Dhyan Chand played in the hockey team of India in the Amsterdam Olympic Games in the year 1928, and he scored 2 of the 3 goals scored in the final game against Netherlands and thus, bagging the Gold Medal for Indian by a 3-0 win. In the year 1932, in the Los Angeles Olympics, Lal Shah Bukhari led the Indian hockey team to win the Gold Medal. In this Olympic, the hockey team of India defeated the United States of America hockey team by 23-1, which stayed as a world record until the same was broken in 2003. Dhyan Chand scored 8 goals from among the 23 goals in that match. In the entire event, Chand scored, in 2 matches, a total of 12 goals.
The Indian hockey team
went to the finals of the Berlin Olympics in the year 1932. In the Semi-Finals, they beat France by 10 goals, and prepared themselves to play in the final against Germany. India won the final match along with the Olympic Gold Medal by 8-1. The German dictator Adolf Hitler, purportedly offered Chand a higher designation in the German Army, if he became a German resident, to which Chand denied politely.
In 1956, the 51 years old Dhyan Chand retired from his services in the Indian Army as a Major. The Government of India
honoured Chand in 1956 with the Padma Bhushan, the third highest civilian honour of India. He remained the only player of hockey to be honoured by the Padma Bhushan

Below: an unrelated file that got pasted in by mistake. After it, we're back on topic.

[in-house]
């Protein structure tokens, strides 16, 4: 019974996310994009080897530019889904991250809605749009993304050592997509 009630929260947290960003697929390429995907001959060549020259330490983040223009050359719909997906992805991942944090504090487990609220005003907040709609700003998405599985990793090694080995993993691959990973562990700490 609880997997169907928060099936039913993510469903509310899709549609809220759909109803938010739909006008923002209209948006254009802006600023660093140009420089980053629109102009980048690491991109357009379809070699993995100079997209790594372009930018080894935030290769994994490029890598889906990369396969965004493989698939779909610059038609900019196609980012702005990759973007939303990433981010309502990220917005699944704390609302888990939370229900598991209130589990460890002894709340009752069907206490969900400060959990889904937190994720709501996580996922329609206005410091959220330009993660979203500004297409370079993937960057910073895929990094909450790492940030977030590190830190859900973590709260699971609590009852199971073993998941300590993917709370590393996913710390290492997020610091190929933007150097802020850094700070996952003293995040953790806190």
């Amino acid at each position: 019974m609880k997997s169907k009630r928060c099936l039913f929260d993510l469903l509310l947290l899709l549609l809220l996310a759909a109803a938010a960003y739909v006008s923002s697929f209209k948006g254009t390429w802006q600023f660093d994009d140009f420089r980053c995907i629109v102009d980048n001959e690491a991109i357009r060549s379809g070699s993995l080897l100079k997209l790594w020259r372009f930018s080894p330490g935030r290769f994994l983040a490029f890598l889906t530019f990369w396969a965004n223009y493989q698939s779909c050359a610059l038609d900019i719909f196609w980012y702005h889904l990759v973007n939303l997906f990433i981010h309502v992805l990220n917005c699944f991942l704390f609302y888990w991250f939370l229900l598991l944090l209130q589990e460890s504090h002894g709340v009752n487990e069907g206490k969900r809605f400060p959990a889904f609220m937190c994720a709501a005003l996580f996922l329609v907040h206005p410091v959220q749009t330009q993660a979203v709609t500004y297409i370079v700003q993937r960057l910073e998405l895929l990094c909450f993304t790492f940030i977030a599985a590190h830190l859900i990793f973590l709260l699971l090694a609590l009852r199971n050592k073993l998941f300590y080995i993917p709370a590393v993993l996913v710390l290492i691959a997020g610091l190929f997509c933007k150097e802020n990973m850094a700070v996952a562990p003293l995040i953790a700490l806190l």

till date. He scored over 1000 goals in his career, from 1926 to 1948.
Dhyan Chand is also known as the Wizard for his outstanding ball control. Dhyan Chand`s birthday on 29th August is celebrated as National Sports Day in India. On this day the President gives away sport-related awards such as the Rajiv Gandhi Khel Ratna Award
, Arjuna Award
and Dronacharya Award
. Dhyan Chand Award is regarded as India`s highest award for lifetime achievement in sports. This award is bestowed annually from 2002 to sporting figures. In his honour even the National Stadium located in Delhi
was renamed as Dhyan Chand National Stadium in 2002. "Goal" is the autobiography of Hockey wizard Dhyan Chand, published by Sport & Pastime, Chennai in1952
Retirement of Dhyan Chand
Major Dhyan Chand Singh continued playing hockey till he attained the age of 42 years, and then he retired from hockey in the year 1948. After retiring from Army, Chand taught hockey at coaching camps at Mount Abu
in the Indian state
. Afterwards, he was offered the position of Chief Hockey Coach at the National Institute of Sports in Patiala
. Dhyan Chand remained in that post for a number of years.
Death of Dhyan Chand
Chand spent the last part of his life in Jhansi, his hometown. He died on the 3rd of December 1979, at the All India Institute of Medical Sciences
or AIIMS, Delhi
. Dhyan Chand was cremated at the Jhansi Heroes ground in Jhansi, after few initial problems in securing clearance. The Punjab Regiment, of which Chand was a part while he worked in the Indian Army, accorded Major Dhyan Chand Singh with full military honours.
Dhyan Chand was a different kind of person. During matches or at home, he preferred always to keep to himself and was of the opinion that it would be good if one stays silent and just performed his job or duty.